What should a new member expect on the fitness side when joining?
Members are entitled to one fitness session a week, run by myself through my bootcamp company Bloom’n Fit, as well as a group running club. Both sessions aim to prepare players to be match-fit and tournament-fit.
The fitness sessions include cardio, agility, speed, strength and resistance training. The running club gets progressively harder throughout the year as fitness levels improve. We start with a 5km run in the Botanic Gardens, and by October build up to a one-hour-plus interval hill-training session.
There is a range of ability levels at every session, so we cater for everyone from beginners to the very fit. We also do fitness testing at different times throughout the season, so that players can monitor their progress and set fitness goals.
How fit do you really need to be?
To get the maximum enjoyment out of playing the game, you need to have a high level of fitness; however, Gaelic football is a sport that anyone at any level can learn to play and enjoy while doing so. Of course, the fitter you are the easier it will be, and fitness is key to playing competitive football. In this climate, it’s the difference between winning and losing a tournament.
What do you love about your involvement with the club?
I’m passionate about being fit and healthy and helping and motivating others to be the same. I also love the way it bonds the squad; those who train together play well together, and therefore – we hope – win together.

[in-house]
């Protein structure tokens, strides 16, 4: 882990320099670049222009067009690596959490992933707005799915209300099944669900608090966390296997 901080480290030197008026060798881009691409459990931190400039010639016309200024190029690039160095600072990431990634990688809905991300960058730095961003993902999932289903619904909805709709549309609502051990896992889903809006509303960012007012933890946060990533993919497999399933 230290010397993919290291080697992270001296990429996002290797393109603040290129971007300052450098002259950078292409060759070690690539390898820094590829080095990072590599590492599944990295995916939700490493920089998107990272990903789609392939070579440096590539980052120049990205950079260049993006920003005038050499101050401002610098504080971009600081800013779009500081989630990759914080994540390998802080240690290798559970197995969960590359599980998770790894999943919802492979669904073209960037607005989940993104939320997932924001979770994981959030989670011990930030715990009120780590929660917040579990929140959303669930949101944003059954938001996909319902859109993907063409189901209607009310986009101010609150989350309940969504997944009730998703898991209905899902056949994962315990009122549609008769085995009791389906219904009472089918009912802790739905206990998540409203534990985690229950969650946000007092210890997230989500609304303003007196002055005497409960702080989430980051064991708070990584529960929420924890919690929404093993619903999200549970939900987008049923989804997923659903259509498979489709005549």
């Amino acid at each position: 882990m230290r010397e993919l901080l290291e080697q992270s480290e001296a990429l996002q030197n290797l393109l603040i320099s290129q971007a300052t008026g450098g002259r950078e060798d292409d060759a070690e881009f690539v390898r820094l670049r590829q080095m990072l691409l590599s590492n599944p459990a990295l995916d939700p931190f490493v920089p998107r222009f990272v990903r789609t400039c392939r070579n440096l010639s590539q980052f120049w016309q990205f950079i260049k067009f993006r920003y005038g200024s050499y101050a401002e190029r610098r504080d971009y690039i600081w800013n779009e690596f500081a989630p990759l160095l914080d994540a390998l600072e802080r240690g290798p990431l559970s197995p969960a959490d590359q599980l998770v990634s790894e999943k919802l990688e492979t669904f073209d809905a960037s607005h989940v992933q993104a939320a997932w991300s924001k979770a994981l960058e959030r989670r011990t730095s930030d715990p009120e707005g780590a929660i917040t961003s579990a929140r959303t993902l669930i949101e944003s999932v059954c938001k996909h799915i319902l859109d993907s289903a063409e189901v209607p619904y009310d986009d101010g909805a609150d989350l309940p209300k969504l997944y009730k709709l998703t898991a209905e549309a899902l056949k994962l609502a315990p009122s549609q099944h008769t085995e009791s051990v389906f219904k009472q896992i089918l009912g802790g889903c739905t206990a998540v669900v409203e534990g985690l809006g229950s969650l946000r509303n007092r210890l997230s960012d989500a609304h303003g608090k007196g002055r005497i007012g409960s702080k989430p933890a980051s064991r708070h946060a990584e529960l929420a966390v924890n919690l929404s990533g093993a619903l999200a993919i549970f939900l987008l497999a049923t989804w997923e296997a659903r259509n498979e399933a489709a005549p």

Originally from the UK, Paul Carpenter (PC) is a perennial expat. He manages to squeeze in a full-time job between coaching the ladies’ Gaelic football team, assisting with the UWC Gaelic programme, and setting up and mentoring the South African Gaels. (Oh, and he’s completing an MBA too.)
“I come from a sporty family, so sport has always been a central and important part of my life. I played in the Singapore A Team in 2006 and 2007, and, having developed a taste for Gaelic football and discovering there was no team when I moved to Africa, we decided to set one up, hence the SA Gaels.
“On returning to Singapore I was asked if I would be the ladies’ coach, so I now look after the Gaelic Lionesses and help out at UWC with its Gaelic programme for the Grade 9s.”
You say football comes behind fitness and the craic. Why?
We are a social club; it’s all about being a club that people want to be a part of. There are three reasons for that: the craic, fitness and football. If people are happy and feel healthy, then they will always enjoy their football. If the day comes when we take our football and ourselves too seriously, then we are heading down the wrong path. Gaelic clubs in Ireland are all about supporting the community. The Irish have been doing that with great success for hundreds of years, so we are just replicating a trusted and well-founded recipe!
How would you describe Gaelic football to a beginner?
Rugby plus football plus basketball plus volleyball, all rolled into one and played on a pitch the size and shape of a rugby pitch. You can run with the ball, pass with your hand and pass with your feet.
What can newcomers expect from the football training?
My job as a coach is not to train the people who know how to play; it’s about encouraging those who are learning. Newbies always gets lots of attention from Coach PC.
What’s the best thing about coaching the ladies’ team?
Girls care; they care about their coach and they care about each other. Therefore, it is easy to coach ladies because they care about the whole experience. As long as I abide by the rules: gossip time is sacred, and don’t get involved in the politics, then it all goes well. It’s very rewarding coaching the Singapore Gaelic Lionesses; they’re an awesome bunch of people who want to improve. What more does a coach need?
This story was first published in Expat Living’s March 2015 issue.